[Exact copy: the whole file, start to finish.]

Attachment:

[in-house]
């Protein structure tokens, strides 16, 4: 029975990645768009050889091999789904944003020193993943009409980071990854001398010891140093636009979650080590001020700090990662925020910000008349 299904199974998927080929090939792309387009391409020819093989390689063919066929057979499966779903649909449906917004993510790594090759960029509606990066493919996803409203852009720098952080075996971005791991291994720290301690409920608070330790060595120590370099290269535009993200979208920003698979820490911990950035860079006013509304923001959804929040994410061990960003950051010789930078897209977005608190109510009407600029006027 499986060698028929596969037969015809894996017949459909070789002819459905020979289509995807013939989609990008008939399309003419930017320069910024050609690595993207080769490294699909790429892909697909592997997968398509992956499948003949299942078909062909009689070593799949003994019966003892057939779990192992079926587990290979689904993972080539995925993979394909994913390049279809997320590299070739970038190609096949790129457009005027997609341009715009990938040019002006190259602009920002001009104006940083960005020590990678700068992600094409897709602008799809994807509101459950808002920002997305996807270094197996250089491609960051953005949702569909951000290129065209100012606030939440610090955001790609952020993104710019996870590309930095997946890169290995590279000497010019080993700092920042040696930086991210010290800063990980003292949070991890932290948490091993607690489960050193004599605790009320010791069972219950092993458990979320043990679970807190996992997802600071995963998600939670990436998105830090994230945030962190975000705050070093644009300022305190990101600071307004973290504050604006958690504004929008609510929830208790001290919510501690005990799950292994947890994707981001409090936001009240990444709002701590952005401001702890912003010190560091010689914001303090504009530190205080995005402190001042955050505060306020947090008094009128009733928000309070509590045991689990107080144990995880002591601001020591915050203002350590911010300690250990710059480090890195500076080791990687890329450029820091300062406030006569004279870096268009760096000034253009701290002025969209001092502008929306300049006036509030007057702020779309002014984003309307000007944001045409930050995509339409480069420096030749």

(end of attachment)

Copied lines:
[in-house]
């Protein structure tokens, strides 16, 4: 029975990645768009050889091999789904944003020193993943009409980071990854001398010891140093636009979650080590001020700090990662925020910000008349 299904199974998927080929090939792309387009391409020819093989390689063919066929057979499966779903649909449906917004993510790594090759960029509606990066493919996803409203852009720098952080075996971005791991291994720290301690409920608070330790060595120590370099290269535009993200979208920003698979820490911990950035860079006013509304923001959804929040994410061990960003950051010789930078897209977005608190109510009407600029006027 499986060698028929596969037969015809894996017949459909070789002819459905020979289509995807013939989609990008008939399309003419930017320069910024050609690595993207080769490294699909790429892909697909592997997968398509992956499948003949299942078909062909009689070593799949003994019966003892057939779990192992079926587990290979689904993972080539995925993979394909994913390049279809997320590299070739970038190609096949790129457009005027997609341009715009990938040019002006190259602009920002001009104006940083960005020590990678700068992600094409897709602008799809994807509101459950808002920002997305996807270094197996250089491609960051953005949702569909951000290129065209100012606030939440610090955001790609952020993104710019996870590309930095997946890169290995590279000497010019080993700092920042040696930086991210010290800063990980003292949070991890932290948490091993607690489960050193004599605790009320010791069972219950092993458990979320043990679970807190996992997802600071995963998600939670990436998105830090994230945030962190975000705050070093644009300022305190990101600071307004973290504050604006958690504004929008609510929830208790001290919510501690005990799950292994947890994707981001409090936001009240990444709002701590952005401001702890912003010190560091010689914001303090504009530190205080995005402190001042955050505060306020947090008094009128009733928000309070509590045991689990107080144990995880002591601001020591915050203002350590911010300690250990710059480090890195500076080791990687890329450029820091300062406030006569004279870096268009760096000034253009701290002025969209001092502008929306300049006036509030007057702020779309002014984003309307000007944001045409930050995509339409480069420096030749």